While a game of Monopoly is the closest many students have ever been to experiencing a businesslike environment, a group of UCSB students took the commerce game to a whole new level, competing in teams with novel ideas in a contest that could have been dreamed up by The Donald himself.

Last Tuesday, the ninth annual New Venture Competition was held at the UCen’s Corwin Pavilion. Finalists presented their business plans to a panel of capitalists, serial entrepreneurs and technology business leaders. The contest consists of five distinguished categories, of which $10,000 is awarded for the Most Fundable Idea, $5000 for Dow Materials Use, $4000 for Best Pitch and $2000 for Audience Choice.

Teams were rated on a number of characteristics, including their likelihood to succeed as a team and the clarity of their funding and growth strategies. The award for the Most Fundable Idea category went to Nitride Solutions. The team plans to manufacture highly efficient and long lasting ultraviolet light emitting diodes, which will have the potential to sterilize water and process food and are not currently available for commercial use.

David Pricco, a fourth-year business economics major and the team’s business affairs director, said that his team’s business plan was to try and create a business model out of experimental techniques used by engineers and professors in UCSB laboratories.

“We spent months working on this, taking classes, meeting investors, meeting with attorneys, meeting with advisors, re-re-re-writing our business plan, arguing about the name, doing industry research, talking to potential customers and suppliers, making detailed financial estimates, etc.,” Pricco said.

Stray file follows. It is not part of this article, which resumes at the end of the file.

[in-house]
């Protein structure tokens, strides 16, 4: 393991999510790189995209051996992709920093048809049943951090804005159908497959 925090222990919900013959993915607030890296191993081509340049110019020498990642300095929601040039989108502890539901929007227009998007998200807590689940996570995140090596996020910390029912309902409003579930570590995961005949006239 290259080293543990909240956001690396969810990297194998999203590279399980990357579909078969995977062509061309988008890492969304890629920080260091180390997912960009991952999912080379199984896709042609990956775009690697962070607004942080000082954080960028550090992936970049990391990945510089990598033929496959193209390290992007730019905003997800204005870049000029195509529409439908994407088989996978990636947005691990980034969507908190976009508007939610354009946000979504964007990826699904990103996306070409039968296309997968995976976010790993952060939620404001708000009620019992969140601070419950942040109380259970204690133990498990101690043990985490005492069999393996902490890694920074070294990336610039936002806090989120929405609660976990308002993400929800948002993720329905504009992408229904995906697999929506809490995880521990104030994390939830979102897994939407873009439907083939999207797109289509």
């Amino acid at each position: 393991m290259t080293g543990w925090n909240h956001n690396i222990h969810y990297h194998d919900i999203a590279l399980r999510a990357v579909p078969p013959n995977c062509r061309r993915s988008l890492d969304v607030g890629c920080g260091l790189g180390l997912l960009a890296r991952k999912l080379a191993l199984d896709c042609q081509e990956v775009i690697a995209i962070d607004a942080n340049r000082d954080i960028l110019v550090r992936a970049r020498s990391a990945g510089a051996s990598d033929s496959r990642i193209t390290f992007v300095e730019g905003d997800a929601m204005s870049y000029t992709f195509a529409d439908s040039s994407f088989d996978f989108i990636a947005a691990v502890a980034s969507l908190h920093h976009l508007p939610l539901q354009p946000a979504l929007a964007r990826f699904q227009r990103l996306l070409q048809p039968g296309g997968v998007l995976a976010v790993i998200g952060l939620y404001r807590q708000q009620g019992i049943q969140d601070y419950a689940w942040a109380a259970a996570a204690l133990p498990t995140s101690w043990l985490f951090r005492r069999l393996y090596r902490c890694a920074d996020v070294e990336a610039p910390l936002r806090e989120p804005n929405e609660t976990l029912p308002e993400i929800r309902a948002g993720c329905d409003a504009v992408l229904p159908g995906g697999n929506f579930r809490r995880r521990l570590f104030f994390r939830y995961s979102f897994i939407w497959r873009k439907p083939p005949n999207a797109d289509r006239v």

The team was compiled of diverse members who brought their different talents to the project. Troy Baker, a UCSB PhD in materials engineering, helped develop the technology for the project. Chief Executive Officer Bruce Allen helped establish important contacts and valuable connections for the business. Dr. Dave Bour, the chief technical advisor for the group, has published over 60 patents dealing with Nitride and LED development. And finally, the team’s financial advisor, Muriel Taylor, helped with the financial aspect and spoke with investors.

InFlowMed and Green Pieces both won the $4000 prize. InFlowMed’s idea involved implementing an electronic medical record that shows the severity certain drugs have when combined with other prescriptions. According to InFlowMed, this technology optimizes workflow, reduces costs and saves lives by reducing harmful drug interactions.

Green Pieces, which won the award for Best Business, marketed their plan on the concept of building green modular homes in the eastern United States, which are homes made from environmentally friendly materials. Additionally, both InFlowMed and Green Pieces won the Audience Choice Award.

According to Jeff Lee, a participating judge, it was hard to choose between the numerous projects.

“It was a difficult decision,” Lee said. “There were a lot of strong plans and presentations [and] they were all strong and well polished with a unique technology that has a potential to be a really big company.”

Pricco said that his accomplishment was well worth the effort and was a challenging activity outside of the usual classroom assignments.

“I have something that I can point to that I did at UCSB that wasn’t decided for me by my department,” Picco said. “It justifies all the sunny afternoons I spent working when I could have been on the beach.”